Pay attention. I had a recruiter call me (again, without sending the email first) to see if I was interested in a position with their client. I told them, overtly, I was not interested in working for that client. They asked if I could please just look at the job description, and let them know. The problem was that I was headed out of town for a 5-day event, during which I would be offline, entirely. No phone, no internet, nothing. I tell him I’ll take a look after I get back online, in five days. I get on a plane, fly to my destination, and while I’m waiting for my baggage, I get another call from someone else at the same recruiting firm. This one wants to know if I would be available for a brief phone chat once I get back online. I said, “Maybe, it will depend on the job description,” which, at that point, still hadn’t been sent. I remind the individual that in mere minutes, I would be offline, and unreachable, and that I would read what they sent me once I got back.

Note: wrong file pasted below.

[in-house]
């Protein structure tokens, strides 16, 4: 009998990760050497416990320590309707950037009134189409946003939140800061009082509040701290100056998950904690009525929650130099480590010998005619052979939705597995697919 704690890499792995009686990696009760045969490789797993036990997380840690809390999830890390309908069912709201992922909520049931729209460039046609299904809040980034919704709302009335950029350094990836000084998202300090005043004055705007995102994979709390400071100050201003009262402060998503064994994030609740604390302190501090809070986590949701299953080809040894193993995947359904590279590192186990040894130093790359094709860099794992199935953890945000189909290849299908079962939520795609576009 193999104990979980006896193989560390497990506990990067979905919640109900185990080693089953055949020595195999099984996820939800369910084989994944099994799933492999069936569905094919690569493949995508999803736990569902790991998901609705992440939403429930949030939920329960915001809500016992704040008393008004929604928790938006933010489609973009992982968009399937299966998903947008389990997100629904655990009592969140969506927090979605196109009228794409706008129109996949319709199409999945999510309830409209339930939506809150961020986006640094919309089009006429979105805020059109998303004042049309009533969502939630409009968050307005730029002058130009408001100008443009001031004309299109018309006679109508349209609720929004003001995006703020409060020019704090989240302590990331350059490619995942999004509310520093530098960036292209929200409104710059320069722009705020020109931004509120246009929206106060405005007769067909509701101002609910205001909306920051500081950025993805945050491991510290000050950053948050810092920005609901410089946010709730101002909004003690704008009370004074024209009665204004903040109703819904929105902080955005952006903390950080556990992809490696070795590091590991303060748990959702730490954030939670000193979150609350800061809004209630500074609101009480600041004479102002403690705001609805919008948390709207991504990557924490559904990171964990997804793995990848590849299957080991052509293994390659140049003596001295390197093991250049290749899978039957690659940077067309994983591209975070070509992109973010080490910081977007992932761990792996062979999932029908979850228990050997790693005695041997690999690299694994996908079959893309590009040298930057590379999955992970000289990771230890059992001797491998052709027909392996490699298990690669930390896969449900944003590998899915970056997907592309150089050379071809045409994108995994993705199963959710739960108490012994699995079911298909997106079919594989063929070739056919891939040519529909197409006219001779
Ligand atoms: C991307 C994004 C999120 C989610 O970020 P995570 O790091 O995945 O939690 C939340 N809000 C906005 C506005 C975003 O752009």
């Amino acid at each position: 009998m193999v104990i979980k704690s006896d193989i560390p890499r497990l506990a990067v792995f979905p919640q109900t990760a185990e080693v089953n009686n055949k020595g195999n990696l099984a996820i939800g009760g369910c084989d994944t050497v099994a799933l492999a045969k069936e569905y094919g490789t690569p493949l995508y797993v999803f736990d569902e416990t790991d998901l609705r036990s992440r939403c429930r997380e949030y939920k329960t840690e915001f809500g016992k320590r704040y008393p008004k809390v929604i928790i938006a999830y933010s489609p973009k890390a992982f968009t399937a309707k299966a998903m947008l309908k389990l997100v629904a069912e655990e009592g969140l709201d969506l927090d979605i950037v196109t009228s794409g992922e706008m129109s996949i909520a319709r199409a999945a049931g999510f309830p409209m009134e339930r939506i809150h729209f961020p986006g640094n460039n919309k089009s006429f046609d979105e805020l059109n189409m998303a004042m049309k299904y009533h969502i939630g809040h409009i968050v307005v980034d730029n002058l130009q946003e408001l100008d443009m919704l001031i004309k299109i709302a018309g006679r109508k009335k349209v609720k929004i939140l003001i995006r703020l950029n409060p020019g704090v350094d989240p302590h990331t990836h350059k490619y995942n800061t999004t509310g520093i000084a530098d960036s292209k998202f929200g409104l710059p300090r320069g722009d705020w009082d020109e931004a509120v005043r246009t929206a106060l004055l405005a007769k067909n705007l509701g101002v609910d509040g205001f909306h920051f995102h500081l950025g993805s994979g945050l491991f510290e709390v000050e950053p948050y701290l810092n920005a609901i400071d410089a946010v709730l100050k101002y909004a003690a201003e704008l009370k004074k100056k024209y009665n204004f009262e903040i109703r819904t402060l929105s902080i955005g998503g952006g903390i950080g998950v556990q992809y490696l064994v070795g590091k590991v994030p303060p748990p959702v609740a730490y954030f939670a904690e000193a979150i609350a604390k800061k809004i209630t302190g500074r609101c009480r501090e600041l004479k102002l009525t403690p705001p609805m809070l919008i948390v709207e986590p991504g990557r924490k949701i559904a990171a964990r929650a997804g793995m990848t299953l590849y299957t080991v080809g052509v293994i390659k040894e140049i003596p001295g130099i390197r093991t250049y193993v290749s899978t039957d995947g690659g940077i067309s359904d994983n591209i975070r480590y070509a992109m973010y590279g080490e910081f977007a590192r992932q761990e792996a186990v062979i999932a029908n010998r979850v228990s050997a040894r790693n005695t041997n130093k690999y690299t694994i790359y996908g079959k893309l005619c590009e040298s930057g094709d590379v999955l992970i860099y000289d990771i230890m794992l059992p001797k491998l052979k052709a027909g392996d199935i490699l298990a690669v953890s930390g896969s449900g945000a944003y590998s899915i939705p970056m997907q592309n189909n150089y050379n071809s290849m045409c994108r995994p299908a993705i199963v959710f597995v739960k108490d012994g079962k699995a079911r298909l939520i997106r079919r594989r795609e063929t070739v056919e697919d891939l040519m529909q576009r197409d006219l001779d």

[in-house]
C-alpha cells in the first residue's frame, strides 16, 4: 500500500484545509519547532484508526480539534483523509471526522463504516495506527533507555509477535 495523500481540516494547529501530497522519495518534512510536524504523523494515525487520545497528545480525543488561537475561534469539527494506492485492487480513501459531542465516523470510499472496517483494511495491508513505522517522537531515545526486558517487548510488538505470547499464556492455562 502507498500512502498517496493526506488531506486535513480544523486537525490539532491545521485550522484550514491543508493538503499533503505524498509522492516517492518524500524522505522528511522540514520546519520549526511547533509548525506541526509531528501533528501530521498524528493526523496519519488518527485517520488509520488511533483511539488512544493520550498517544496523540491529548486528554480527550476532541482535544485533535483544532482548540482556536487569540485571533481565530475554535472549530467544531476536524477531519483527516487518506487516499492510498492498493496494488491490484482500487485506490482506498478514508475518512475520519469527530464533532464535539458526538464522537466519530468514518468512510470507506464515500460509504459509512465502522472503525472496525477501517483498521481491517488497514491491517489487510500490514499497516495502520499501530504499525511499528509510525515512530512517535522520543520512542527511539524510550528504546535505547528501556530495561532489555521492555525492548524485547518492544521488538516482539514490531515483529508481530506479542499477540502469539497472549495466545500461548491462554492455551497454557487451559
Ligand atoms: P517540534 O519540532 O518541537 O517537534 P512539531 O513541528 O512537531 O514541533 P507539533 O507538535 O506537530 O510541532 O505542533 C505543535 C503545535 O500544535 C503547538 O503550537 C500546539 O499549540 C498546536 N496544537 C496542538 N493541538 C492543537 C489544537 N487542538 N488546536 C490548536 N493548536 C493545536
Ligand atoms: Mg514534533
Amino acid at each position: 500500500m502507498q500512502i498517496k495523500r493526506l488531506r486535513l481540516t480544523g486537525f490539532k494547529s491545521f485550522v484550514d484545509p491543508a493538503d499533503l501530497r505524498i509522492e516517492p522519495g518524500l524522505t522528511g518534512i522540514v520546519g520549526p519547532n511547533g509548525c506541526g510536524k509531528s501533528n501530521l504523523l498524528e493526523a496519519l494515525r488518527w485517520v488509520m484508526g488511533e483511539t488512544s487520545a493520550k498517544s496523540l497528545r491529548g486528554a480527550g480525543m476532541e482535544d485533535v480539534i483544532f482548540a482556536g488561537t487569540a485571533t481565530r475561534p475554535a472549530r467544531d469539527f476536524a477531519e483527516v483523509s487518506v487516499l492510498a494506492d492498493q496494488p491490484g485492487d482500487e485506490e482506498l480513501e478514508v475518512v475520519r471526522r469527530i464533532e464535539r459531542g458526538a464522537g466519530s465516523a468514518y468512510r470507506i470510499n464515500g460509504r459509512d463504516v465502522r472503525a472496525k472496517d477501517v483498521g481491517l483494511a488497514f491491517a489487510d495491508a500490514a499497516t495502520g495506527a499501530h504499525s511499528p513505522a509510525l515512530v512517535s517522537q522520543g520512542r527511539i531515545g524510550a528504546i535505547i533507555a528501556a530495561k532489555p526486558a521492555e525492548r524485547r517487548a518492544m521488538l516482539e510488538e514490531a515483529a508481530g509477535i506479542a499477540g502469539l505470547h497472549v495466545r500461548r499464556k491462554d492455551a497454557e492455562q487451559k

I leave cellular coverage area. I am entirely off the grid. Five days later, I’m headed back to the airport, and find six emails, four text messages, and three voicemails from the recruiter. Each one is increasingly desperate in tone. The recruiter somehow managed to take what I said, and turn it into me agreeing to do a phone interview with the client, which he then went ahead and scheduled for 2 pm on the day I was to be back online. He then just wanted to have a “brief conversation” to go over the plan for the interview which would “only take a couple of minutes”. After receiving no response from me to that email, he began calling, texting, and emailing, insisting that I should call him back right away, so we could “best prepare” for the interview he’d scheduled for me.